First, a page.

Linked by Eugenia Loli on Fri 21st May 2004 01:17 UTC
Mono Project The tomato war between Red Hat, Novell and the developer Gnome community about Mono and its legal safety continued today. Novell's Nat Friedman and Miguel de Icaza replied to yesterday's editorial by Red Hat's Seth Nickell. Later, Red Hat's Havoc Pennington replied to Nat and Gnome's Andrew Sobala also threw a few (metallic) cents too. For future episodes, bookmark PlanetGnome (unverified rumors circulating on IRC claim that eggs might be used next if there is no sign of their lawyers meeting with Microsoft to try to give an end to the saga). In any case, you don't want to miss this.
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Shift Mono development overseas
by Anonymous on Fri 21st May 2004 05:33 UTC

It's obvious the the US is not a suitable place to do software development of this kind.

Shift Mono overseas, base it in a country where software patents don't exist, and the 'Mono project' won't have a problem any more.

Obviously, US software companies who choose to distribute Mono will have Microsofts axe resting on their necks, but if the US Government is so hell-bent on restricting freedom, by promoting corporate interests in the face of the common good, then so be it.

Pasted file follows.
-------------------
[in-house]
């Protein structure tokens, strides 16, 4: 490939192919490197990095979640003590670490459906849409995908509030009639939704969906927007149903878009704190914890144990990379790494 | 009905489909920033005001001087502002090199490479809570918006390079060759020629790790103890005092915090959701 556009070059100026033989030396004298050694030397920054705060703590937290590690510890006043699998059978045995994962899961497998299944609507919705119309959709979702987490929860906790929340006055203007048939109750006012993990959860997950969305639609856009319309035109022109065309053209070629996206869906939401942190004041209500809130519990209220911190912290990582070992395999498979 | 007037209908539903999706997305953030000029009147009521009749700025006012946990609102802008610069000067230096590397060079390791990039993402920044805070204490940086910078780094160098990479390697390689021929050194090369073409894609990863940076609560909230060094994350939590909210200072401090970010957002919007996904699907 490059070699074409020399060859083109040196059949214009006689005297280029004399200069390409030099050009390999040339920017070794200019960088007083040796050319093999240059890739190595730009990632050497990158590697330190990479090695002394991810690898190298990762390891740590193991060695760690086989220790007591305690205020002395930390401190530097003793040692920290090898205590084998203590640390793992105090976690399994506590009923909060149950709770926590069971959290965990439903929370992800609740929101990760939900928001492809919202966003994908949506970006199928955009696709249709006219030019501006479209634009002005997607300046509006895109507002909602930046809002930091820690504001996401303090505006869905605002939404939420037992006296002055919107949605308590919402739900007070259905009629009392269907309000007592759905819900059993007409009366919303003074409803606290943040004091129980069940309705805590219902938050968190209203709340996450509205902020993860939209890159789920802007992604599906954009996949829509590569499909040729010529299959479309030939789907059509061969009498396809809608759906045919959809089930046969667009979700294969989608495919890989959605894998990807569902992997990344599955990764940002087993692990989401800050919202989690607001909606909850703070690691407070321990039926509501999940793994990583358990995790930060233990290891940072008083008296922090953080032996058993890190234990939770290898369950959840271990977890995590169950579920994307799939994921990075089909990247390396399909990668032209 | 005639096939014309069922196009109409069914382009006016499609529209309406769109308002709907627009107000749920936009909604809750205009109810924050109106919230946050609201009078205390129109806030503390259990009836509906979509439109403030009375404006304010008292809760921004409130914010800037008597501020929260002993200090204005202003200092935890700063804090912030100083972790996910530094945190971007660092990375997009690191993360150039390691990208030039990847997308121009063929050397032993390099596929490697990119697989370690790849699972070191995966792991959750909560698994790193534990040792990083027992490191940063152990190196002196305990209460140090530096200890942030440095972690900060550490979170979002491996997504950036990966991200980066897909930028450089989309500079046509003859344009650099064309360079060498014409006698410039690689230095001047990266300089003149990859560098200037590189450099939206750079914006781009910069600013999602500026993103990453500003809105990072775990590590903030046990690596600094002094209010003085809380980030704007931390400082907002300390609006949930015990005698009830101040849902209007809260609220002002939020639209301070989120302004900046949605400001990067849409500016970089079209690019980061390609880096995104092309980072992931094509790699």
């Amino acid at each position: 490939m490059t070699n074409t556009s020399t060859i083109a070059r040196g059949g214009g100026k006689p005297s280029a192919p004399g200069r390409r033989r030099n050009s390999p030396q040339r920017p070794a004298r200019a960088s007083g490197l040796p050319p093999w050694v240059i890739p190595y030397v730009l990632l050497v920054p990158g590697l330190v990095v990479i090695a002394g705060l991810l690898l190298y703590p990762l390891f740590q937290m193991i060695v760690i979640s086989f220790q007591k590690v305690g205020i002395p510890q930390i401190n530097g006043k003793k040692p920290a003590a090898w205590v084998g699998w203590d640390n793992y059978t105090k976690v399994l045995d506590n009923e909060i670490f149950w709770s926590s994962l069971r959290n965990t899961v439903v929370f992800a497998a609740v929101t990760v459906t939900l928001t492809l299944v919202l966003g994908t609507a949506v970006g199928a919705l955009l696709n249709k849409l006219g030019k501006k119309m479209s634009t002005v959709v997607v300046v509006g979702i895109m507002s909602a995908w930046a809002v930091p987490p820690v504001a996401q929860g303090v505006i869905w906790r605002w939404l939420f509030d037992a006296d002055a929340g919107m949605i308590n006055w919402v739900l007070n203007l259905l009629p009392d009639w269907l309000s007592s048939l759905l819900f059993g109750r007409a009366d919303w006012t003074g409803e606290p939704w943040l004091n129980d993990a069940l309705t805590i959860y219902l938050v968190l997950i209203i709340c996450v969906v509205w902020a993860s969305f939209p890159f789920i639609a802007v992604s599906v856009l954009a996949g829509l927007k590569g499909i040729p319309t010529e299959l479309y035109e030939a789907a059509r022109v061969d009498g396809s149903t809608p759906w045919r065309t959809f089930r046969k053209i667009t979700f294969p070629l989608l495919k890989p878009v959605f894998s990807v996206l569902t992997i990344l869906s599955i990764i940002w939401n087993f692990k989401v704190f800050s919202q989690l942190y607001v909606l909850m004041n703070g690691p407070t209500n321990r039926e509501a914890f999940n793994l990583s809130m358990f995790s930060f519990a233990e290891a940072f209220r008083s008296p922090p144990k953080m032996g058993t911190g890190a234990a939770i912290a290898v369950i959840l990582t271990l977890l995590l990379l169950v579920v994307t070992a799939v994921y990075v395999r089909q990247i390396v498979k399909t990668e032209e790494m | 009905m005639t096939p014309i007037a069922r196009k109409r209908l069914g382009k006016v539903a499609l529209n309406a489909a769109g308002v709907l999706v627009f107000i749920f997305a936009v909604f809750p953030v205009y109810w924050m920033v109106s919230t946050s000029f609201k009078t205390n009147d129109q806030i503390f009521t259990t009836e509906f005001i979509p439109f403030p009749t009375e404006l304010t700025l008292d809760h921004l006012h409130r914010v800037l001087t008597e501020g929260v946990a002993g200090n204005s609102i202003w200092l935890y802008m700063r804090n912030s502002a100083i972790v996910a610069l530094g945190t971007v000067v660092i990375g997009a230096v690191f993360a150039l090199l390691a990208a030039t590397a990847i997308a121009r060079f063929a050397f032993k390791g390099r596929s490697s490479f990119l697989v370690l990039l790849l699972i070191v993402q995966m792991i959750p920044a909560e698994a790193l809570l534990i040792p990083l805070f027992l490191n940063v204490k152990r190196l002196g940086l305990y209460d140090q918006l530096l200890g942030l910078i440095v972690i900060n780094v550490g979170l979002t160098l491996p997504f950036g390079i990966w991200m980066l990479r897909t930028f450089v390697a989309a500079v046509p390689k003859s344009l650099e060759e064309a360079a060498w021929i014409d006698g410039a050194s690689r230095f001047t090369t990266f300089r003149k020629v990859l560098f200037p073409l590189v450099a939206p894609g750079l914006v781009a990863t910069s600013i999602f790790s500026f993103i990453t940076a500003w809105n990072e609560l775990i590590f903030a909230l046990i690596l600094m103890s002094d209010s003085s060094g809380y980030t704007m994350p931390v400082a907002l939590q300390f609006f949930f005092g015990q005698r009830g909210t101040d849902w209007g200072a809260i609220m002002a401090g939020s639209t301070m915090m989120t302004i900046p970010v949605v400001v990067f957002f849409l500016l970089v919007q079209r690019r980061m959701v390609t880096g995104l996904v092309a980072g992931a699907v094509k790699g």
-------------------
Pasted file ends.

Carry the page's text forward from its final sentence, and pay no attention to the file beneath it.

The problem with Mono as I see it, is that its fine for Novell or Redhat to license the technology from Microsoft for their distributions, but it basically leaves Debian/Gentoo/Slackware and all the other US non-commercial distributions, along with all the independent software developers in the US, out in the cold, and puts the Linux desktop squarely in the exclusive domain of the proprietary software mega-corporation for the US market.

I don't see a place for it in GNOME. I want GNOME to remain free, and if Ximian need an OO RAD environment that for some reason has to be part of GNOME, they should have put their efforts into improving Objective C, Python, Java or other tools that have put the Free and Open Source Software movement on the map today, instead of cloning .NET which, for all the hype, has yet to make a strong showing in the commercial application development world.

Nothing is stopping Novell from shipping their own proprietary Linux desktop, much like Sun's JDS - If thats what they want to do, then thats fine, but they need to realise that for GNOME, for Linux, and for me at least, freedom is the #1 goal here, not competing with MS on the desktop.